Hyperdimension Neptunia Re;Birth1 review for PS Vita

Platform: PS Vita
Publisher: Idea Factory
Developer: Idea Factory / Compile Heart / Felistella
Medium: Digital/Vita Card
Players: 1
Online: No

Considering that Hyperdimension Neptunia Re;Birth1 is essentially a JRPG that doubles as one long gaming in-joke, you might think you know all its flaws without even playing it: that it relies too heavily on grinding, or that it’s more joke than game, or that it tries to have it both ways when it comes to mocking video game conventions while at the same time embracing them. Coupled with the fact that some of those criticisms were levelled against the 2010 PS3 game that this is remaking, you might even be particularly firm in your expectations towards the game.

Having never played the original, I can’t tell you how much of those PS3 criticisms ring true, but I can tell you this: Hyperdimension Neptunia Re;Birth1 is a flawed game, but for completely unexpected reasons.

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Take its central premise: that the four main characters are the console makers personified (er, embodied as goddesses), and they’re all working to save Gamindustri from destruction. Considering this spring’s pop idol management sim spin-off didn’t exactly approach similar subject matter with a light touch, you might be expecting the worst. Surprisingly, however, that’s not the case. Jokes are littered liberally throughout the game, but they’re much closer to Arrow- or Marvel Universe-style Easter eggs (albeit fairly obvious Easter eggs) than anything else. Any time you do that, of course, you run the risk of trapping people in your meta, self-referential hell (see: Family Guy), but it’s to the game’s credit that it seldom feels that way. Considering that even a game as great as Danganronpa 2 occasionally fell into this trap, that Hyperdimension Neptunia Re;Birth1 doesn’t is no small achievement.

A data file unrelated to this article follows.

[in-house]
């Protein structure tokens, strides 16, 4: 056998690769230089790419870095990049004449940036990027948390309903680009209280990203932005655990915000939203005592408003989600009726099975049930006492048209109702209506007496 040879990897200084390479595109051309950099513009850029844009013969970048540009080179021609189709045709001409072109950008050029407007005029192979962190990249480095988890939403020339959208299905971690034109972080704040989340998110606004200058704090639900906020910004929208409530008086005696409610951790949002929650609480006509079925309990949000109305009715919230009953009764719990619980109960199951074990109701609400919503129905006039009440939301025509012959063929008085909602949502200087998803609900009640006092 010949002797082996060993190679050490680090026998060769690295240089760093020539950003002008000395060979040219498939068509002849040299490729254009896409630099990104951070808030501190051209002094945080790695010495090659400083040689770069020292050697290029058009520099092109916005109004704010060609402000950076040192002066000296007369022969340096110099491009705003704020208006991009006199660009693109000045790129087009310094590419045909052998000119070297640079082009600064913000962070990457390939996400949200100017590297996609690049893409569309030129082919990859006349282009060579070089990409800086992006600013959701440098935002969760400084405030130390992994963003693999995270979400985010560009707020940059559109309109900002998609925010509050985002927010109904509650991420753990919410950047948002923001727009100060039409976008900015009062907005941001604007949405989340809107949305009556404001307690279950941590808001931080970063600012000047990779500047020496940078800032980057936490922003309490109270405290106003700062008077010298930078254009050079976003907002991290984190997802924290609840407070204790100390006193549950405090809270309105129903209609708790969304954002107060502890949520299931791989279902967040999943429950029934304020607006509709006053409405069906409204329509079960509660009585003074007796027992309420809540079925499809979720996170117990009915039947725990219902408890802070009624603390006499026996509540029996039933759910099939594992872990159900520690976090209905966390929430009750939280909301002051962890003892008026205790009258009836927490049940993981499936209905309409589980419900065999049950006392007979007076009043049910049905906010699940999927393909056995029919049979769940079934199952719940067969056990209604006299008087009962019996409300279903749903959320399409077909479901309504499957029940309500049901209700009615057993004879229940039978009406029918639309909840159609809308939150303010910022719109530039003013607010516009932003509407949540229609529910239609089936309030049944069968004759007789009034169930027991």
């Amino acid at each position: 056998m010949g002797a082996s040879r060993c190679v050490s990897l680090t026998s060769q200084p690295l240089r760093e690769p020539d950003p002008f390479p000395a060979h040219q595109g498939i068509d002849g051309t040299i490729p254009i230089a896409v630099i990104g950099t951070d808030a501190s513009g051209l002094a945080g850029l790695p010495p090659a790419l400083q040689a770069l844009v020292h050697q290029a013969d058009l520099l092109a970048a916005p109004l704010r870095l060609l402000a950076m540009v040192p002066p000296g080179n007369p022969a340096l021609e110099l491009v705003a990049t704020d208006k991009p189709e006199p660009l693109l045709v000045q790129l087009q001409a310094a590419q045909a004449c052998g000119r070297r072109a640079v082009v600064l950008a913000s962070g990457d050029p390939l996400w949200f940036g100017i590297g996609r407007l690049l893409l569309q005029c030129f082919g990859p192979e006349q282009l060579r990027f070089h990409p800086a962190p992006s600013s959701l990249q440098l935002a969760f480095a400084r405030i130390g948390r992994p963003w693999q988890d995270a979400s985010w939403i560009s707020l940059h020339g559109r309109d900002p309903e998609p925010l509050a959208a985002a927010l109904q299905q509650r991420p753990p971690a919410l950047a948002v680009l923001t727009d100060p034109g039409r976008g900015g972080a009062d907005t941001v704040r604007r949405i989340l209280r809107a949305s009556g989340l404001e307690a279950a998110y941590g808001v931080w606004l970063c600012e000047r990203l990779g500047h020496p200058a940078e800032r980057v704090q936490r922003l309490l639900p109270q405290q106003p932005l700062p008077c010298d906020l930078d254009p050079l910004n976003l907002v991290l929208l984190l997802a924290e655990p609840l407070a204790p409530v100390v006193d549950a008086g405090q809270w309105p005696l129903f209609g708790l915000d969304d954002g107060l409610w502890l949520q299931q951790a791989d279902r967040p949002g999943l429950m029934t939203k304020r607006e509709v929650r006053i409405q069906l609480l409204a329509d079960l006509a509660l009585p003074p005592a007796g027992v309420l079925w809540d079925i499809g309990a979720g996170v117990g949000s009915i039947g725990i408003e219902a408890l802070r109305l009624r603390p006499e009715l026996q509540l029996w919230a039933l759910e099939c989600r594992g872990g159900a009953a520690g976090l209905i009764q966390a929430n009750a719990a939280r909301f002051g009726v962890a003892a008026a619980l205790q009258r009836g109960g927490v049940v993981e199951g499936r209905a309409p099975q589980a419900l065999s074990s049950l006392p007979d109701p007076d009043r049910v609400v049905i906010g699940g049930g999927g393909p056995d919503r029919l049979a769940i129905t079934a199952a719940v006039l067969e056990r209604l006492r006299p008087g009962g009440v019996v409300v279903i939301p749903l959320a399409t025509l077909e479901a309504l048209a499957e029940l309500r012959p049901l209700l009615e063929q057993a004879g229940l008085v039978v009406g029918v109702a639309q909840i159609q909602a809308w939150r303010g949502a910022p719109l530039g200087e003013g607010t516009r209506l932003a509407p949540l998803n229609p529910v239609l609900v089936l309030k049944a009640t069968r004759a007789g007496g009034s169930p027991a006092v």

Which isn’t to say that the game is anywhere close to Arrow or Marvel in terms of storytelling — far from it. While the jokes and references are handled fairly well, the story itself gets pretty convoluted pretty fast. Don’t be fooled by Wikipedia’s brief synopsis; there’s a lot going on, and it gets pretty hard to keep track of it all pretty quickly.

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The same thing goes for the gameplay itself. As someone who usually hates turn-based battles and grinding, I was expecting the worst here. Surprisingly, however, both are handled relatively well: the combat moves at a fast enough pace and doesn’t require too much planning, while you’re not expected to fight the same enemies over and over to level up. I mean, you will fight a lot of similar enemies, but thanks to the aforementioned quick pace, the pain of that isn’t too great.

You know what is painful, though? Dying partway through a dungeon, being hit with a Game Over screen, and finding out that your last save happened a long, long time ago. In-dungeon saves are few and far between here, which is a bit of a pain when you consider how big some of these dungeons are. It’s not hard to lose what feels like a lot of progress, and it’s even harder not to feel a little bitter towards the game about that.

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That said, the bitterness shouldn’t be too great. You can get away with a lot if you’ve got a sense of humour, and if there’s one thing that Hyperdimension Neptunia Re;Birth1 has, it’s a sense of humour. Admittedly, it’s a sense of humour that will appeal only to a very specific subset of the gaming population, but if you are one of those people, your game of the year isn’t just here, it’s available to take with you everywhere.

Grade: B